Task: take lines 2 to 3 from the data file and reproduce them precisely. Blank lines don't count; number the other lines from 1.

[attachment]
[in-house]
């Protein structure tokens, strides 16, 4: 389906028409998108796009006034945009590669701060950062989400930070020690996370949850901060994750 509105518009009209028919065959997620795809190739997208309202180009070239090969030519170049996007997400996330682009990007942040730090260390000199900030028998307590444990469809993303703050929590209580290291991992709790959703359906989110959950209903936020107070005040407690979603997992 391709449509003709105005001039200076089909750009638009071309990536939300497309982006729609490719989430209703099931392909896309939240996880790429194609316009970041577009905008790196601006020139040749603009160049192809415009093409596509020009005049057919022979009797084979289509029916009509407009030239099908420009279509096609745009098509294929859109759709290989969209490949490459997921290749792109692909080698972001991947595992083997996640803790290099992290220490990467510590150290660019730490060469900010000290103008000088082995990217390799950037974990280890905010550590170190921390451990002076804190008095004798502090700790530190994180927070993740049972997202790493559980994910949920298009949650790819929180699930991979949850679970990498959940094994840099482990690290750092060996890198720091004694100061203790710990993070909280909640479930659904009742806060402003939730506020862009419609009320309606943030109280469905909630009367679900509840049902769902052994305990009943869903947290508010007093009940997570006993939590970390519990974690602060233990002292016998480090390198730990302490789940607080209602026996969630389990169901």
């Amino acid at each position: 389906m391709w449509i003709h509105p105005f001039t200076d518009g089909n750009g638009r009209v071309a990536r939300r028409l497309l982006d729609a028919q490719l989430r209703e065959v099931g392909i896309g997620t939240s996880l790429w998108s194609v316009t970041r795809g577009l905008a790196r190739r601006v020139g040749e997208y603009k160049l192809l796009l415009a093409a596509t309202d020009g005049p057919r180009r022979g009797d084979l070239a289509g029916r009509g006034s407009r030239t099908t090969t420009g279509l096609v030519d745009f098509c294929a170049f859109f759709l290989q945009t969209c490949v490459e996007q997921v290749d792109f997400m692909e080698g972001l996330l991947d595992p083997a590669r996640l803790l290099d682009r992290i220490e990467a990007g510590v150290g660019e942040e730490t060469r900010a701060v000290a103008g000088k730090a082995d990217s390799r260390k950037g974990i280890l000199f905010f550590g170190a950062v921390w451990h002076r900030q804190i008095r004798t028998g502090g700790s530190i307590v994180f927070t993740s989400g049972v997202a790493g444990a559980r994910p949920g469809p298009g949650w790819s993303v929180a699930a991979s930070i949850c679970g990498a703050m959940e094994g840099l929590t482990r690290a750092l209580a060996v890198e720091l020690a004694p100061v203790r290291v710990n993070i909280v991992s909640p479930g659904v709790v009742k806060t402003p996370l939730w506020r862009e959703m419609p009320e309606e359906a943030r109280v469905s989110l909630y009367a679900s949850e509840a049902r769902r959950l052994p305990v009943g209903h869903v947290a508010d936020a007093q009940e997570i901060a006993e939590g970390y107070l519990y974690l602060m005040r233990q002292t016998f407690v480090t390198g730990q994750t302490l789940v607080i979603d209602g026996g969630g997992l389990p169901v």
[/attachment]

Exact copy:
């Protein structure tokens, strides 16, 4: 389906028409998108796009006034945009590669701060950062989400930070020690996370949850901060994750 509105518009009209028919065959997620795809190739997208309202180009070239090969030519170049996007997400996330682009990007942040730090260390000199900030028998307590444990469809993303703050929590209580290291991992709790959703359906989110959950209903936020107070005040407690979603997992 391709449509003709105005001039200076089909750009638009071309990536939300497309982006729609490719989430209703099931392909896309939240996880790429194609316009970041577009905008790196601006020139040749603009160049192809415009093409596509020009005049057919022979009797084979289509029916009509407009030239099908420009279509096609745009098509294929859109759709290989969209490949490459997921290749792109692909080698972001991947595992083997996640803790290099992290220490990467510590150290660019730490060469900010000290103008000088082995990217390799950037974990280890905010550590170190921390451990002076804190008095004798502090700790530190994180927070993740049972997202790493559980994910949920298009949650790819929180699930991979949850679970990498959940094994840099482990690290750092060996890198720091004694100061203790710990993070909280909640479930659904009742806060402003939730506020862009419609009320309606943030109280469905909630009367679900509840049902769902052994305990009943869903947290508010007093009940997570006993939590970390519990974690602060233990002292016998480090390198730990302490789940607080209602026996969630389990169901």
């Amino acid at each position: 389906m391709w449509i003709h509105p105005f001039t200076d518009g089909n750009g638009r009209v071309a990536r939300r028409l497309l982006d729609a028919q490719l989430r209703e065959v099931g392909i896309g997620t939240s996880l790429w998108s194609v316009t970041r795809g577009l905008a790196r190739r601006v020139g040749e997208y603009k160049l192809l796009l415009a093409a596509t309202d020009g005049p057919r180009r022979g009797d084979l070239a289509g029916r009509g006034s407009r030239t099908t090969t420009g279509l096609v030519d745009f098509c294929a170049f859109f759709l290989q945009t969209c490949v490459e996007q997921v290749d792109f997400m692909e080698g972001l996330l991947d595992p083997a590669r996640l803790l290099d682009r992290i220490e990467a990007g510590v150290g660019e942040e730490t060469r900010a701060v000290a103008g000088k730090a082995d990217s390799r260390k950037g974990i280890l000199f905010f550590g170190a950062v921390w451990h002076r900030q804190i008095r004798t028998g502090g700790s530190i307590v994180f927070t993740s989400g049972v997202a790493g444990a559980r994910p949920g469809p298009g949650w790819s993303v929180a699930a991979s930070i949850c679970g990498a703050m959940e094994g840099l929590t482990r690290a750092l209580a060996v890198e720091l020690a004694p100061v203790r290291v710990n993070i909280v991992s909640p479930g659904v709790v009742k806060t402003p996370l939730w506020r862009e959703m419609p009320e309606e359906a943030r109280v469905s989110l909630y009367a679900s949850e509840a049902r769902r959950l052994p305990v009943g209903h869903v947290a508010d936020a007093q009940e997570i901060a006993e939590g970390y107070l519990y974690l602060m005040r233990q002292t016998f407690v480090t390198g730990q994750t302490l789940v607080i979603d209602g026996g969630g997992l389990p169901v």